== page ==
First off, class I really want to compliment your knowledge of death and Shakespeare. Our lowest score was 75% and everyone else got a 91.66666666666666666% Of course, only three of you managed to turn this rather simple assignment in, so the rest of you FAILED.
Anyway, there was one question that stumped everyone--even those with otherwise perfect scores: Lady Montague.
Now, Lady Montague does not die onstage, but she does die. All we know is what Lord Montague slips in during the final scene:
- Alas, my liege, my wife is dead to-night;
Grief of my son's exile hath stopp'd her breath:
Watching the Zeffirelli and Luhrmann movie versions did not poison your wells as much as I had feared--most of you remembered that Shakespeare killed off Paris, for instance, even if they didn't. Good job.
Anyway, here is the key:
Lady Montague b. died by sadness at Romeo's banishment.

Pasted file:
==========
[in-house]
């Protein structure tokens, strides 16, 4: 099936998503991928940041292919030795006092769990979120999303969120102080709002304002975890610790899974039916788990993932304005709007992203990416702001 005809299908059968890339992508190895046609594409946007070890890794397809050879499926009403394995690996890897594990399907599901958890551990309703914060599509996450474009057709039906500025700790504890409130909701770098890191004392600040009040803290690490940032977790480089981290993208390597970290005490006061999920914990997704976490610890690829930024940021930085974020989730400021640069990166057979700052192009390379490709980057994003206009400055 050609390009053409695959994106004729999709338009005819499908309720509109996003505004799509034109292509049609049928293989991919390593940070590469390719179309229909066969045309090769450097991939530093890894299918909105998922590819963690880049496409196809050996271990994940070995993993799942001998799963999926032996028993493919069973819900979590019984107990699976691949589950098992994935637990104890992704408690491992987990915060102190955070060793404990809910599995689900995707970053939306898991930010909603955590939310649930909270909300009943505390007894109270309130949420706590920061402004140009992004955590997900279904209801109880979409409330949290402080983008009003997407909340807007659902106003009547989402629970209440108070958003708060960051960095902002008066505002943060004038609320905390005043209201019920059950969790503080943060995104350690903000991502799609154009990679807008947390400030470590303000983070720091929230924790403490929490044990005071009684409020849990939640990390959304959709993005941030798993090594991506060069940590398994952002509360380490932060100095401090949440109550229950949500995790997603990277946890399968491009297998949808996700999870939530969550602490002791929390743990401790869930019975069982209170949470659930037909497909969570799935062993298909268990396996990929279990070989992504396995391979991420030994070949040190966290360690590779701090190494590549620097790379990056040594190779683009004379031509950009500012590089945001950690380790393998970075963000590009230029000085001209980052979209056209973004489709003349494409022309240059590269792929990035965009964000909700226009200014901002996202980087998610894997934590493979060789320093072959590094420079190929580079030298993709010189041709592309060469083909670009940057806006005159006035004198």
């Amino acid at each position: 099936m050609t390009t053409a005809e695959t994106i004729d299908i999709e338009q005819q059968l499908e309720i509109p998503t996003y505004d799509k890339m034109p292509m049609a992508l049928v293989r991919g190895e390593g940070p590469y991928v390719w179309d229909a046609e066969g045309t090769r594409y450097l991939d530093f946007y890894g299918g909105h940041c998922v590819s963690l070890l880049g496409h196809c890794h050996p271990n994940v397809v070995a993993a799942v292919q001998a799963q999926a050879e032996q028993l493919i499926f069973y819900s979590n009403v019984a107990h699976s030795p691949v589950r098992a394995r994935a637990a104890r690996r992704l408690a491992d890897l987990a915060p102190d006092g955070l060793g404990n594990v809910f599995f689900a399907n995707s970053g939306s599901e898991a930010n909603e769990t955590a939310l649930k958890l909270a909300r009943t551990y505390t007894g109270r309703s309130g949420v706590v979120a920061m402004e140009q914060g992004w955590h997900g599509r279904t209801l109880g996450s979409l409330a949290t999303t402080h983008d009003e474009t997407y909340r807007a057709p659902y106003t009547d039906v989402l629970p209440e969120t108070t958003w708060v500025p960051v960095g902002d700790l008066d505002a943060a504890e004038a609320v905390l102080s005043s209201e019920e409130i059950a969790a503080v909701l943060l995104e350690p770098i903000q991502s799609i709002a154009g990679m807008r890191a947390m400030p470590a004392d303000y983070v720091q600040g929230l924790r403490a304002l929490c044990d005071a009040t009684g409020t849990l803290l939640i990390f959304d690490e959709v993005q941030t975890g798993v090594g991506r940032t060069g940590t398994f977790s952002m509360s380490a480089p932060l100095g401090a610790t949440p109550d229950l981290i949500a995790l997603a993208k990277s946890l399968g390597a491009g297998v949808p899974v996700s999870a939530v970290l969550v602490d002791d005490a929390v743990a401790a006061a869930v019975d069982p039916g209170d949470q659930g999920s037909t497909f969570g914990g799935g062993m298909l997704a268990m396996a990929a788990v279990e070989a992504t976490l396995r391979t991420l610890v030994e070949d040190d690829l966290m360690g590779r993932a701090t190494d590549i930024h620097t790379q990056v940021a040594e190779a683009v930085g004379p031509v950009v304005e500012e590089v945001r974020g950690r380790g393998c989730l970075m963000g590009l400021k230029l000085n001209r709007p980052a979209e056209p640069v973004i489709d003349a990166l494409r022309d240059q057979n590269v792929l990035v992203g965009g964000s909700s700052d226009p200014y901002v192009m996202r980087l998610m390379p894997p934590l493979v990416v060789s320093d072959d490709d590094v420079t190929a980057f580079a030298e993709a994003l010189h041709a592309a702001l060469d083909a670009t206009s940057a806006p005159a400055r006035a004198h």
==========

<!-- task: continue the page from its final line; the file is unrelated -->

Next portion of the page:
Lord Montague d. DIDN'T DIE.
Lord Capulet d. DIDN'T DIE.
Lady Capulet d. DIDN'T DIE.
Benvolio d. DIDN'T DIE.
Tybalt, a. Romeo killed him.
Romeo, c. he drank poison.
Friar Lawrence d. DIDN'T DIE.
Mercutio, a. killed by Tybalt while defending Romeo's honor.
Paris, a. killed by Romeo.
Juliet c. died by stabbing herself in the breast.
Prince g. DIDN'T DIE.
Incidentally, class, isn't it interesting, what a difference a dramaturg makes? Rewatching the Zeffirelli version made me feel the friar should be held criminally responsible for this whole mess, but Luhrmann made me feel he was merely a failed hero, an honorable if pie-in-the-sky idealist. Huh.
Anyway, Nem, JB, Miss A--have a Laffy Taffy. I'll see the rest of you after class.